Caribbean Music Troupes Showcase Artistic Energy

Claremont and the Caribbean are separated by more than 2,500 miles, but music brought the two a bit closer this week. 

Musical groups Los Planeros de la 21 and Ojos de Sofia visited the Claremont Colleges, where they taught a workshop Sept. 22 and performed together in a free concert Sept. 23. The festivities were part of Caribbean Musics en Vivo, a cultural celebration organized by the Department of Chicana-o/Latina-o Studies at Scripps College.

Twelve students attended the workshop at Pomona College’s Doms Lounge, which focused on Décima, a tradition of sung poetry, and Bomba, a drum-based Puerto Rican genre and dance. Although lessons were extremely detailed, the troupes managed to maintain engagement and energy throughout the 2.5 hours.  

“I walked into the workshop not knowing anything about what was going to happen or even what to expect, for that matter,” Prisca Diala PO ’18 said. “I found it fascinating how captivating the music was, despite not understanding the meaning of the lyrics.”

Popular in Cuba, Puerto Rico and the Dominican Republic, Décima consists of 10-line poems with a specific rhyme structure. Though it has Iberian origins dating back to the middle ages, the genre remains among the world’s most practiced song forms and influences a number of other musical genres, including blues and folk music. Such widespread modern adaptions make Décima easy for artists to use and play off of. 

“What I love the most about Décimas is that professional musicians as well as people can add their own styles and utilize Décimas in a similar fashion to Plana and Bomba,” said Raquel Z. Rivera, director of Ojos de Sofia. “Décimas gives people the freedom to explore and express themselves.”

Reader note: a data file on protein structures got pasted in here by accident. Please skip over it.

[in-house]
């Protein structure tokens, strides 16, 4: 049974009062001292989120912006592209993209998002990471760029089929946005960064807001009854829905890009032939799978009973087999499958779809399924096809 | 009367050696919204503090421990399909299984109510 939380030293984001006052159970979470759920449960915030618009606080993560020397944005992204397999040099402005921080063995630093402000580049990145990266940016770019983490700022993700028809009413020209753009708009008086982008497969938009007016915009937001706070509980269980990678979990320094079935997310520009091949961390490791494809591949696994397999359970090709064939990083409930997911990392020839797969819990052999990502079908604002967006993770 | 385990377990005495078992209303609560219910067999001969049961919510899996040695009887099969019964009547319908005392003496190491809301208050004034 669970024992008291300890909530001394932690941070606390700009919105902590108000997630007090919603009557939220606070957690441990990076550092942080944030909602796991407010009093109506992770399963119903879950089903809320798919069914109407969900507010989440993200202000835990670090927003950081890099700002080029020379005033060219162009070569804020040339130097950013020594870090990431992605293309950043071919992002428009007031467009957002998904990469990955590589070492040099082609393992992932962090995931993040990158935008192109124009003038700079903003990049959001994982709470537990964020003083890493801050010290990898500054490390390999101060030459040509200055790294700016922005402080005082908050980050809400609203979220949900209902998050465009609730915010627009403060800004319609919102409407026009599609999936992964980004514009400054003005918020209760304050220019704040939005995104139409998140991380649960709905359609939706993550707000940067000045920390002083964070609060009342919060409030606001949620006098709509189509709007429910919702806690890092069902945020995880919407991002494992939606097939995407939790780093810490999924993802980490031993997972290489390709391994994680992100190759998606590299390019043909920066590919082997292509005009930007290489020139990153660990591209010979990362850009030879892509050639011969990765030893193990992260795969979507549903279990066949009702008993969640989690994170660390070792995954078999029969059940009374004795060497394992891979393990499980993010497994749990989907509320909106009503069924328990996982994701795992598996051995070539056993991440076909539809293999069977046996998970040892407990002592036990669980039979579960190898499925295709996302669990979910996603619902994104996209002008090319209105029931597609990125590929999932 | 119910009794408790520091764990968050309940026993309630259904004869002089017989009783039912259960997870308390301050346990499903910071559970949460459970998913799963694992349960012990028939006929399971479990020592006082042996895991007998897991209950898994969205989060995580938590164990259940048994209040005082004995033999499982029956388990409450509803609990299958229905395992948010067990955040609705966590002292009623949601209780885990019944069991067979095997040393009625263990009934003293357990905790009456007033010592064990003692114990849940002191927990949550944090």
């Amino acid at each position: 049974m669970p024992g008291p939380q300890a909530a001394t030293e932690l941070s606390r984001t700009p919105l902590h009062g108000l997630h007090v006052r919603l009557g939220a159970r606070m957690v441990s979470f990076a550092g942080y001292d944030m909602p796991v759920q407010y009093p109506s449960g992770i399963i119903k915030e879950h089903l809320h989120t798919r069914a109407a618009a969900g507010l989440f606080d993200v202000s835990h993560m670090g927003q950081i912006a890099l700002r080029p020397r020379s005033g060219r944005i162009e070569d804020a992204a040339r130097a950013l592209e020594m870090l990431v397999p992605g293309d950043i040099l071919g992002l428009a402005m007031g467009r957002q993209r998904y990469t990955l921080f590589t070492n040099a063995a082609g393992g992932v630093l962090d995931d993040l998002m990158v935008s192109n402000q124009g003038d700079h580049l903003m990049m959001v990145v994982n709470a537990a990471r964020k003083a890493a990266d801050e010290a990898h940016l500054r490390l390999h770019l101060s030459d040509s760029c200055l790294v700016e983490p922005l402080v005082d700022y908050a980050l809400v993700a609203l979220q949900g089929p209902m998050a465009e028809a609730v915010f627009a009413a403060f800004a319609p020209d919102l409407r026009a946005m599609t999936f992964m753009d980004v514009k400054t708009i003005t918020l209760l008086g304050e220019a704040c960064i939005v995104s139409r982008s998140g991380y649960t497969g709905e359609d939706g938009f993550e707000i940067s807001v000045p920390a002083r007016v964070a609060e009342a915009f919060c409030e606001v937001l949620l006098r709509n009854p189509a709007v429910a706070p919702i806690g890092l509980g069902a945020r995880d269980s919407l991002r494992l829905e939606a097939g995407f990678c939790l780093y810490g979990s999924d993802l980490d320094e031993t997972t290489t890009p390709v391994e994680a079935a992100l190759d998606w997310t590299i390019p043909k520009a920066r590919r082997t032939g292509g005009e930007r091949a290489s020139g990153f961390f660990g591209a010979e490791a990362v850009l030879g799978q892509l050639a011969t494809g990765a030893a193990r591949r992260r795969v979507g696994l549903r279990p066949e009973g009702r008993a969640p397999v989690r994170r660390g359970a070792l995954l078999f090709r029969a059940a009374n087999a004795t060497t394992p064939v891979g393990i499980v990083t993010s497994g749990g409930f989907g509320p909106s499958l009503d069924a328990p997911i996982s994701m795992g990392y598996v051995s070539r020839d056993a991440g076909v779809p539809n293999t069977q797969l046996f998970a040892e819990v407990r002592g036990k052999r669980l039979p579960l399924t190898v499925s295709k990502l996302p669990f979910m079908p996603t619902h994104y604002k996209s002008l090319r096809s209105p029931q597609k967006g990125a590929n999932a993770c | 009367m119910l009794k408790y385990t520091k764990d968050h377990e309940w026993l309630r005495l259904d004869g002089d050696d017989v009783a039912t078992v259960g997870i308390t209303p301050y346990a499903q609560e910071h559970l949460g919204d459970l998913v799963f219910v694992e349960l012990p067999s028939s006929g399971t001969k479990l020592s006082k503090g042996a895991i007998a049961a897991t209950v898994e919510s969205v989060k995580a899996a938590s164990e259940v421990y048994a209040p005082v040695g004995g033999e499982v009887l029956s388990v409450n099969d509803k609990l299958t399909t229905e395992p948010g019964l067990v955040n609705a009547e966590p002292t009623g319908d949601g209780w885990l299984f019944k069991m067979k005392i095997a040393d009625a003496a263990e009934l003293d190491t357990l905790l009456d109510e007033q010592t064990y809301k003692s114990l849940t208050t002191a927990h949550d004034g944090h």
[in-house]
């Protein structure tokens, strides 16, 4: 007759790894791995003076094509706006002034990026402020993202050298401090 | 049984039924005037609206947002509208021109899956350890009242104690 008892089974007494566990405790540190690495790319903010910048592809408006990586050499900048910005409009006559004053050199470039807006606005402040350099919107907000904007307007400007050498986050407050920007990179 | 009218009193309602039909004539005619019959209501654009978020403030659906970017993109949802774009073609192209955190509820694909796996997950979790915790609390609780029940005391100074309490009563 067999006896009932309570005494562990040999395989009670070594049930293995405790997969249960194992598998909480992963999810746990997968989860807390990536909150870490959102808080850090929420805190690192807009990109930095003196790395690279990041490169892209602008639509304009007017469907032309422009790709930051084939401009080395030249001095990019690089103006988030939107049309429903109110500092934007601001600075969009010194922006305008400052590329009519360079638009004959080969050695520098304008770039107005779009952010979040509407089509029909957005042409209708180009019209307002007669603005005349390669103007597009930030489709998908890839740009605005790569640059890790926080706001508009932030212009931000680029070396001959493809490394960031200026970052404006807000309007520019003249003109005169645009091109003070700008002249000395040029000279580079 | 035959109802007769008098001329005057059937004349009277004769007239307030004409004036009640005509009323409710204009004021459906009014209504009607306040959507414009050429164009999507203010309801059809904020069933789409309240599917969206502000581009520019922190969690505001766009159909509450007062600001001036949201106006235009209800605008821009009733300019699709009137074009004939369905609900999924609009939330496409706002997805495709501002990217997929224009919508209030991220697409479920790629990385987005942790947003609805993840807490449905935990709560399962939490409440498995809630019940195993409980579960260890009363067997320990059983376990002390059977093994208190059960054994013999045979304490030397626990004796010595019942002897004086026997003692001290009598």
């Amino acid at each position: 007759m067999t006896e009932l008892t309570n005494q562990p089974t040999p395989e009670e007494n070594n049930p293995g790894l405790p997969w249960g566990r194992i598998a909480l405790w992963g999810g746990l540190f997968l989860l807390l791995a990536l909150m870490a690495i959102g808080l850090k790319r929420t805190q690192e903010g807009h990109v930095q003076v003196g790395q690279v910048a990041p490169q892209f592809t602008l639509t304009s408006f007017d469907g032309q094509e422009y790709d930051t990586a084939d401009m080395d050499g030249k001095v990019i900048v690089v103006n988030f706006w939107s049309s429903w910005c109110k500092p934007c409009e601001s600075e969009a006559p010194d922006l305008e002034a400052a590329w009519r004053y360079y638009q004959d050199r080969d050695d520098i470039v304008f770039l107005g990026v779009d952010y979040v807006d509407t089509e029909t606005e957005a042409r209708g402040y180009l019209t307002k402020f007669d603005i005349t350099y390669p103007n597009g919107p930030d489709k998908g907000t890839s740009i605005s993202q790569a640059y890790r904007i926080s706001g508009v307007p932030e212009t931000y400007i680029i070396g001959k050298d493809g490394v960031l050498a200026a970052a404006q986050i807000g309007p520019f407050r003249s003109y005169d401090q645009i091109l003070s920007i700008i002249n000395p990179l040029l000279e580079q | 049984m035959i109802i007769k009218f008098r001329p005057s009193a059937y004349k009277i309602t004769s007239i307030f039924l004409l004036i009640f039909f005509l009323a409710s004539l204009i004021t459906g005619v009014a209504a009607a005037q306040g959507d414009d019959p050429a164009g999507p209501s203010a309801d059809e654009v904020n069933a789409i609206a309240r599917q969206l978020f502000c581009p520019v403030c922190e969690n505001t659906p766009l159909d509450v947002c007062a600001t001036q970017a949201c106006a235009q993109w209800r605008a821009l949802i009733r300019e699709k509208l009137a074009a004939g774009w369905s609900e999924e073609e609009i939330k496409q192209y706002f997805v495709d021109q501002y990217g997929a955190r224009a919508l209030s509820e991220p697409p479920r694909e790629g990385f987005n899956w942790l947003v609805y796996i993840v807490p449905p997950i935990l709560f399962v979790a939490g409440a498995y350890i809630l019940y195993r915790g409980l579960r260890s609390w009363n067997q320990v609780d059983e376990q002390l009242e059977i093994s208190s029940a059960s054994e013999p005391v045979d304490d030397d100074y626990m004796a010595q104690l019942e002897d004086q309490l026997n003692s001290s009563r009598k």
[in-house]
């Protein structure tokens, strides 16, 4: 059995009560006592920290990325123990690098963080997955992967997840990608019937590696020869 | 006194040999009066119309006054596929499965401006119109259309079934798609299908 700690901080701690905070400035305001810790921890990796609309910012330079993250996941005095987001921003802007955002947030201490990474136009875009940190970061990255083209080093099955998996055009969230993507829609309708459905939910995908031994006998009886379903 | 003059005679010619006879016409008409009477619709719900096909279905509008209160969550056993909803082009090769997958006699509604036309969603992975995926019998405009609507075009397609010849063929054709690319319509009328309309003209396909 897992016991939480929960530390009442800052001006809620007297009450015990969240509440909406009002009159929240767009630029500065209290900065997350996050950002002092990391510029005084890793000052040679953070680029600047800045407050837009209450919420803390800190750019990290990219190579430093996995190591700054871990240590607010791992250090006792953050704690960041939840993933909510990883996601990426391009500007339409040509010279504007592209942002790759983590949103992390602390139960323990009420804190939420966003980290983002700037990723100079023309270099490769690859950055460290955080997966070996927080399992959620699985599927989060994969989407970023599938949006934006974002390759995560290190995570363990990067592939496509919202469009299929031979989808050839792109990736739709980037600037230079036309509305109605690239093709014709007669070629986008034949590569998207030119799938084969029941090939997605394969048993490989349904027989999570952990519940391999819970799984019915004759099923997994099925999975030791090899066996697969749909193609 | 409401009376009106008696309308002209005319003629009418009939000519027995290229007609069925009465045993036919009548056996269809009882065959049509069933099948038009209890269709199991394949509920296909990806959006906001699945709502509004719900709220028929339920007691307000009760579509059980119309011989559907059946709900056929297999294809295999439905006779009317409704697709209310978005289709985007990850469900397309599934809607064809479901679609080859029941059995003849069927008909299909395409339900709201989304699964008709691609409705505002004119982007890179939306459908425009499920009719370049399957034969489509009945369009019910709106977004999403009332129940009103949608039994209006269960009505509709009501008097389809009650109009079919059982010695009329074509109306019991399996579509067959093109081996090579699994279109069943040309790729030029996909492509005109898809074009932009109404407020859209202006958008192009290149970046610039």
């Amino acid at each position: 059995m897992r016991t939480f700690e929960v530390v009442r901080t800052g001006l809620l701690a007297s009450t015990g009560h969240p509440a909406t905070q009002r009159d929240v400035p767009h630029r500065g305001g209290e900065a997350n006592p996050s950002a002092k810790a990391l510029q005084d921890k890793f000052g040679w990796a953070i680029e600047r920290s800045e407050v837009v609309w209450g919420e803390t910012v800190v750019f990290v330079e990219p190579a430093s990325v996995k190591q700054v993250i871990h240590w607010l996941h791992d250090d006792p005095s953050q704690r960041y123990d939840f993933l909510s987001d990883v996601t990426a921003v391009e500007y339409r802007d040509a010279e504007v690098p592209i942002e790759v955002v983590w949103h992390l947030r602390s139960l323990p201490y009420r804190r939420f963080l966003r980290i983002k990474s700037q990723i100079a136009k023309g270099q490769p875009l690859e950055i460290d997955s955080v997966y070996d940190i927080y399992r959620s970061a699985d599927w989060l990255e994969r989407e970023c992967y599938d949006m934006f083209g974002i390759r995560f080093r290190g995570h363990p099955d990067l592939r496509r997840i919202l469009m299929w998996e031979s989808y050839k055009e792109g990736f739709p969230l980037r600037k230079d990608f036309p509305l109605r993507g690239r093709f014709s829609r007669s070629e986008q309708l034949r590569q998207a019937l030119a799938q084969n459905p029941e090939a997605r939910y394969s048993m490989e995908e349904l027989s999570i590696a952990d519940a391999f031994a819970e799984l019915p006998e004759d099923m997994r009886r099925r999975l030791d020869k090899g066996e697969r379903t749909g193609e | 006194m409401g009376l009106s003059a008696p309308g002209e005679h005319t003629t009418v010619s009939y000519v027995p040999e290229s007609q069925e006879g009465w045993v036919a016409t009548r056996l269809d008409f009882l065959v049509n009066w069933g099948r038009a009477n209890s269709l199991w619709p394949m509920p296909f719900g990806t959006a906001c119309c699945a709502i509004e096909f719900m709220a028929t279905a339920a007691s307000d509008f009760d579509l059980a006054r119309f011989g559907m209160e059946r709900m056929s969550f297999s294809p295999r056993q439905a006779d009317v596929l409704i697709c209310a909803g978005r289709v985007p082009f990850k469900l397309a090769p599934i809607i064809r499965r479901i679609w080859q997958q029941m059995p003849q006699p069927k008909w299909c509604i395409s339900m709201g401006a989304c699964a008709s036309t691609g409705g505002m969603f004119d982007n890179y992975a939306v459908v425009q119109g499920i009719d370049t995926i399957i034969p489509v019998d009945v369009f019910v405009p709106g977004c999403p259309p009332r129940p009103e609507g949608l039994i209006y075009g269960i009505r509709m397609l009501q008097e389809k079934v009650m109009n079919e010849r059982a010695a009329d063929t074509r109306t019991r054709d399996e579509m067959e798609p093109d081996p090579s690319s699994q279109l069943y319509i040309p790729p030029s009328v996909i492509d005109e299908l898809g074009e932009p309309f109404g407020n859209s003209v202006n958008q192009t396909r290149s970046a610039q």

The individuality and self-expression encouraged by Décima won the genre a number of fans at the 5Cs.

“It was very interesting as to how the genre of the music could be completely changed with the same instruments,” Claudia Sandell PO ’18 said. “In fact the difference that arises between the genres Plana and Bomba is due to different drum sizes.”

The concert, held at Scripps’ Balch Auditorium, touched on many of the aspects addressed in the previous day’s workshops. While the troupes’ costumes were eye-catchingly vibrant, it was their music, dance and coordination that brought the stage to life. Clapping along to the music, the audience seemed to feed off the energy on the stage.

“The concert was really entertaining, and all of the artists were very talented,” Cherish Molezion SC ’17 said. “It was similar to the workshop in that it was participatory music, and they had call-and-response throughout it, so the audience was able to engage.”

In addition to entertainment, both groups are dedicated to spreading knowledge about this unique musical form. Los Planeros de la 21, which is a community-based nonprofit, works to promote appreciation of Puerto Rican artistic traditions. Likewise, Rivera spends a large part of her time working to spread Caribbean music throughout the United States.

“I love the collective music-making, as all of this music involves a lot of call and response in terms of the vocals and a lot of communication between the dancer and the drummer as well as amongst the drummers,” she said. “When we merge the singer singing in Plana, the drums, the people singing the chorus and the people dancing, the energy level skyrockets.” 

“I fell in love with constant rising energy,” Rivera added. “It made me feel happy and driven.” 

Such passion did not go unnoticed by students, evoking curiosity and intrigue in turn. While some sought more information on Caribbean culture, many attendees were surprised by how much they were able to understand.

“It showed me how universal emotions are for me to be able to imagine the pain or happiness behind the words,” Diala said.

Facebook Comments

Leave a Reply